Robotic Exploration of Space

One of the most impressive results of the Space Age has been the robotic exploration of the Solar System. Tiny points of light have been transformed into worlds by detailed close range observation. Astronomers use space telescopes to explore the whole universe more thoroughly than ever before, and earth scientists have become planetary scientists, able to compare and contrast a broader range of atmospheric and geological processes than ever before. A brief summary is given here.

What can we see from Earth?

The unaided eye can see five planets move across the sky, as well as spots on the Moon. The telescope, invented in 1609, revealed these objects to be worlds. But distance places limitations on telescopic observation. Even the best telescopes today can only see fuzzy markings on Mercury, Pluto and smaller worlds like the moons of the outer planets. Radar reflecting off other worlds can reveal more than light in some cases. Even Mars, close enough to see clearly from Earth, was not at all understood before spacecraft visited it. Close-up observations revolutionized our understanding of other worlds, and continue to do so.
Hubble Space Telescope images of solar system targets
Planetary radar.

Flyby, orbit, landing

This is the typical sequence of spacecraft exploration of another world. The easiest mission - still very difficult - is to fly past a planet, observing it during the flyby. Mariner 4 (1965) was the first successful Mars flyby, returning 22 small images. The Voyager missions (1979-1989) involved two spacecraft and flights past all four of the giant outer planets. The first Pluto flyby (New Horizons) is on its way. Next, for detailed observations over a long period, an orbiting mission may be flown. Mariner 9 was the first Mars orbiter (1971-1972). Right now the first Saturn orbiter, Cassini, is sending back data. The first Mercury orbiter, Messenger, is on its way. Finally, a landing is the most difficult type of mission to fly. Luna 9 (January 1966) was the first spacecraft to land on the Moon, Mars 3 and then Viking 1 on Mars. We could extend this sequence to include robotic sample return missions - so far only ever flown to the Moon (Luna 16, 20, 24) and a comet (Stardust). A Japanese asteroid sample return mission (Hayabusa) has left its asteroid on its way home. The ultimate stage would be human exploration, so far limited to the Moon.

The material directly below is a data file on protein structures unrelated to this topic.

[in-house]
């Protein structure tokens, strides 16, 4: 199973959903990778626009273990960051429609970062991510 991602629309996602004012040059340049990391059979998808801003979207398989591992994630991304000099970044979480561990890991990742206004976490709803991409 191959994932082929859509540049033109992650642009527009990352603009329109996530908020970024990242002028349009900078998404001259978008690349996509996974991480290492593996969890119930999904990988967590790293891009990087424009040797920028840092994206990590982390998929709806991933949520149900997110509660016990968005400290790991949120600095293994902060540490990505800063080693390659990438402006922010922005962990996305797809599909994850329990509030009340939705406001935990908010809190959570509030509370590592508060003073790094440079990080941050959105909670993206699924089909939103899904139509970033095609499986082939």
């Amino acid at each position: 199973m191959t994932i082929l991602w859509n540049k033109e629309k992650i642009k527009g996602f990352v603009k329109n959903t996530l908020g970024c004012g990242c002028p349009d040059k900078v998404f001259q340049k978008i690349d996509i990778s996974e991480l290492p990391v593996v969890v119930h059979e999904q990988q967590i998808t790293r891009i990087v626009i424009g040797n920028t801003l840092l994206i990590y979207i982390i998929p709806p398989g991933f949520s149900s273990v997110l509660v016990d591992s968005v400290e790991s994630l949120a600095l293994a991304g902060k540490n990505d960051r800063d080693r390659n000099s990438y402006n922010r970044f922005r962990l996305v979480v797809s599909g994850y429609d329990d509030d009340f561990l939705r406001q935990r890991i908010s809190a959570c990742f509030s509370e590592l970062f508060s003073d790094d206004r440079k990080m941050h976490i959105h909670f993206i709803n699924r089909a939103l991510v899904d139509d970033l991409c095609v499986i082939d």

Planetary exploration chronology - browse it!!

The Moon

The closest world to Earth, and the first target of solar system exploration. The Moon is covered with craters, the scars of its formation out of millions of separate fragments. As each one hit to build up the Moon, it made a crater. Some areas are covered with dark lava which flooded onto the surface and filled depressions several billion years ago. Its exploration history doesn't follow the flyby-orbit-landing sequence exactly. The first landings (Luna 9, Surveyor 1) came before the first orbiters (Luna 10, Lunar Orbiter 1). Lunar exploration culminated with the Apollo landings of astronauts in 1969-1972, and the Soviet Union's rovers and sample returm missions. The Soviets focussed more on physical and compositional studies, and did not undertake systematic mapping, for the Moon and other worlds. Recent missions have been orbiters with surface composition and mapping instruments (Clementine, Lunar Prospector, SMART-1, Kaguya, Chang-e 1). Read about these missions in the links below... And we are now in a new phase of lunar exploration! - Europe's SMART-1 ended its mission and crashed on the Moon in 2006. Now, Japan's Kaguya and China's Chang-e 1 are orbiting the Moon and returning data, and both India and the U. S. will launch lunar probes this year. More orbiters, rovers and sample returns are expected in the next few years. Several recent attempts to fly private commercial lunar missions have been abandoned. But now we have the Google Lunar X-Prize - $20 million for the first non-government rover to be landed on the Moon. Will it trigger a new commercial space business?